Sunday, September 6, 2020

Snacks – how much is too much?

Americans love to snack.  Who doesn’t enjoy some snacks?  Most afternoons I enjoy some popcorn as a snack.  Not a bad choice since popcorn is whole grain and actually good for you.  We can fit snacks into our diet, even some not-so-healthy snacks.  But, some of us have no idea how much is too much.  We start to eat a seemingly small portion of a snack and before we know it, we’ve eaten most of the bag or box.  Eat This, Not That! Has some good recommendations on what the correct portion size is for snacks. 

Why watch the portion size?  Many snacks that we enjoy fall into the junk food or empty-calorie food category, meaning the snack food is loaded with calories but not loaded with nutrients.  What are some of those snack foods we tend to eat an over-size amount of?

  • Potato Chips – one of my relatives who loved Pringles said they had to give them up cold turkey.  Why?  Because they would always eat the entire can.  These chips were just too good to stop at a “serving size” of the chips.  In the nutrition class I teach, I bring in a “snack size” bag of potato chips.  Many people think a “snack size” bag is a serving.  But look on the package and some of those seemingly small bags of chips are supposed to be for 2 or more people.  Yet, people buy the bag of chips, eat the whole bag and have no idea of how many calories they just ate.  An 8-ounce bag of Lay’s Classic potato chips is supposed to be for 8 people and a serving size is one ounce or “about 15 chips”.  Who eats only 15 chips?  Eat the whole bag and you take in 1,280 calories.  Eat the “serving size” of only 15 chips and you take in only 160 calories.  
A serving is only 15 chips. 

  • Candy – so much candy comes in huge packages. Buy some jelly beans and it is easy to overeat.  A package of Brach’s Jelly Beans has a whopping 53 servings.  You are supposed to eat only 10 jelly beans for 110 calories.  Many people never look at the back of the package to see how much candy is a “serving”.
Jelly beans - 10 jelly beans is a serving
  • Chocolate – yes, it is “candy” but so many people love chocolate and it is different than any other candy.  For example, chocolate has some health benefits and isn’t entirely junk food.  MedicalNewsToday says chocolate has healthy antioxidants, it may lower your cholesterol levels, and help your brain by preventing memory decline.  But it also recommends eating chocolate in moderation.

  • Soda/pop – Believe it or not, before the 1950’’s, bottles of soda were quite small, around 7 ounces.  Then came the 12-ounce size and now, so many are 20 ounces or more.  Soda used to come in glass bottles, then mostly in metal cans.  Now those 20-ounce sodas are usually in plastic bottles.  Not good for you and not good for the environment.  Soda is truly an “empty-calorie” beverage.  All the added sugar in soda provides lots of calories but virtually no vitamins or minerals.  Interesting, that people who drink their calories in soda, don’t feel as full as they would if they ate those calories in solid food.  Harvard School of Public Health notes that if you drink just one soda a day, over the course of a year you could gain up to 5 pounds, if you didn’t cut back on calories from other foods.  Sodas and other sugar-sweetened beverages used to be a treat but now are an every day and sometimes many times a day “snack” for kids and teens.  Harvard Public Health says teens take in 226 calories a day form sugary beverages and kids 6-11 take in 130-209 calories a day from sugary beverages.  Cutting back on these empty-calories is good for anyone’s health.  Kids and teens should be drinking milk with meals.  Between meals, enjoy 100% juice or water.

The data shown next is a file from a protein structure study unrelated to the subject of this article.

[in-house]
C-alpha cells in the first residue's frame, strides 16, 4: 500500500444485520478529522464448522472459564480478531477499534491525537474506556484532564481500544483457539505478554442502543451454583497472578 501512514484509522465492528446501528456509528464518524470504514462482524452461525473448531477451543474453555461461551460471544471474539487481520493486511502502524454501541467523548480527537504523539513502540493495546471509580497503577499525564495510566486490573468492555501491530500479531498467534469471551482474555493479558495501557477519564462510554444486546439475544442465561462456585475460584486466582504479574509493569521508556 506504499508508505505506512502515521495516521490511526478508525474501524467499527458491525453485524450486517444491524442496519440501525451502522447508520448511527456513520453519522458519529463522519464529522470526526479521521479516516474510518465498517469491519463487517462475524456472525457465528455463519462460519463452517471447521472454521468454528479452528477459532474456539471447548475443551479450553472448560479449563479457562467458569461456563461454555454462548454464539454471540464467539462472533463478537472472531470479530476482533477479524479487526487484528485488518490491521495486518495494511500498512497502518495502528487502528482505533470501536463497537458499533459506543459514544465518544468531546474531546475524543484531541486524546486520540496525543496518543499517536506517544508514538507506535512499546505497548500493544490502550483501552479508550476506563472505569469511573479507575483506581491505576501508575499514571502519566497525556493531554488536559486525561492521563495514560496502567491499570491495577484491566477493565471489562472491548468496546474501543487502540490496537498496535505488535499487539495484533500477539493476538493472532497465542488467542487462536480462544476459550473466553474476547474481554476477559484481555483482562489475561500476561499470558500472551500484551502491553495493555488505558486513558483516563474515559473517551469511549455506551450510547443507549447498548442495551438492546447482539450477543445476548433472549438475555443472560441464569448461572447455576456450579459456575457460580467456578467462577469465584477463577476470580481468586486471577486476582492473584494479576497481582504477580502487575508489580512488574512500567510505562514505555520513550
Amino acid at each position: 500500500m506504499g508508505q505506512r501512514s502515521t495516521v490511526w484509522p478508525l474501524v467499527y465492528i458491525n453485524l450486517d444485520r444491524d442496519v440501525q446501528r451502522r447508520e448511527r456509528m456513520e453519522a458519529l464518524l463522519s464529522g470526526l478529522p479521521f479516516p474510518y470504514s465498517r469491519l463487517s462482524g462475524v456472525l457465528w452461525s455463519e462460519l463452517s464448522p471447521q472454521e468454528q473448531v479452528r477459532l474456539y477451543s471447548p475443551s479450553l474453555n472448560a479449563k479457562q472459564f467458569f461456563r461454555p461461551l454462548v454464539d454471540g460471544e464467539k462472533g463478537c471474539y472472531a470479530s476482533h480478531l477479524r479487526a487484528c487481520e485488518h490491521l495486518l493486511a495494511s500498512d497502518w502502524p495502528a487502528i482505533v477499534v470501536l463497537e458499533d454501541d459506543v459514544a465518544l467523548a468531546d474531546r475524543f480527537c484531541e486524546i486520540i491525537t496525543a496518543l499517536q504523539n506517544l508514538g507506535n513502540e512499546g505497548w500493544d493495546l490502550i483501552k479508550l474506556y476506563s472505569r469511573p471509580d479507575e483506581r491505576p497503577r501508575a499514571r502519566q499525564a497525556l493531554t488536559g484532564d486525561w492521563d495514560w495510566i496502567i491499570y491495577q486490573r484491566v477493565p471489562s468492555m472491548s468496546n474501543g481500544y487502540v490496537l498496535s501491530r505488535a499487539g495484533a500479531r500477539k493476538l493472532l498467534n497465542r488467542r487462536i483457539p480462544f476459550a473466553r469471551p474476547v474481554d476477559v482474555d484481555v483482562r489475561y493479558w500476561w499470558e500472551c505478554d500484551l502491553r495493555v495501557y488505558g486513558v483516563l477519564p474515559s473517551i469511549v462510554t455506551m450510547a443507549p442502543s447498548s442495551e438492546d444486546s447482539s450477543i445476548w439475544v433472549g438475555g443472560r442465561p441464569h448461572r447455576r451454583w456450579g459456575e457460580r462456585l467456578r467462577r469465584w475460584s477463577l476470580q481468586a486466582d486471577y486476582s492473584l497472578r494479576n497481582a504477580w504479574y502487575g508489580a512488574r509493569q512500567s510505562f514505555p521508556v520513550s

Recommendations for healthier snacking:

  1. Snack on healthier choices: popcorn, nuts, fruit.
  2. Chips – choose some whole grain chips like Sun Chips.  If you like potato chips, choose Lay’s chips as they are made with heart-healthy oils.  Lay’s now offers some lightly salted chips with 50% less sodium.  The calories are the same, 160 calories per 15 chips, but there is less salt.
  3. Candy – buy the mini bars of chocolate bars – mini PAYDAY’s, mini-musketeer bars.  Then eat 1 or 2 for a snack treat.
  4. Look for 100 calorie snack packs and pack one bag in your lunch.
  5. Cut back or eliminate the sugary beverages.  Skip the Sunny D and fruit drinks and buy real juice. Drink milk at meals and water between meals.  Or choose the low to no calorie seltzer waters.
  6. Look at the Snack Tips for Parents and let your kids help choose some healthy snacks.
Buy the minis and eat only a few.

Enjoy some snacks this week.  But, look on the label and pay attention to the serving size.  

Choose 100 calorie packs.

Sources: portion size ,  MedicalNewsToday , drink ,  Harvard ,  Snack Tips for Parents   Image Sources:  chips   , Jelly,  Beans   , Chocolate , candy , snacks  

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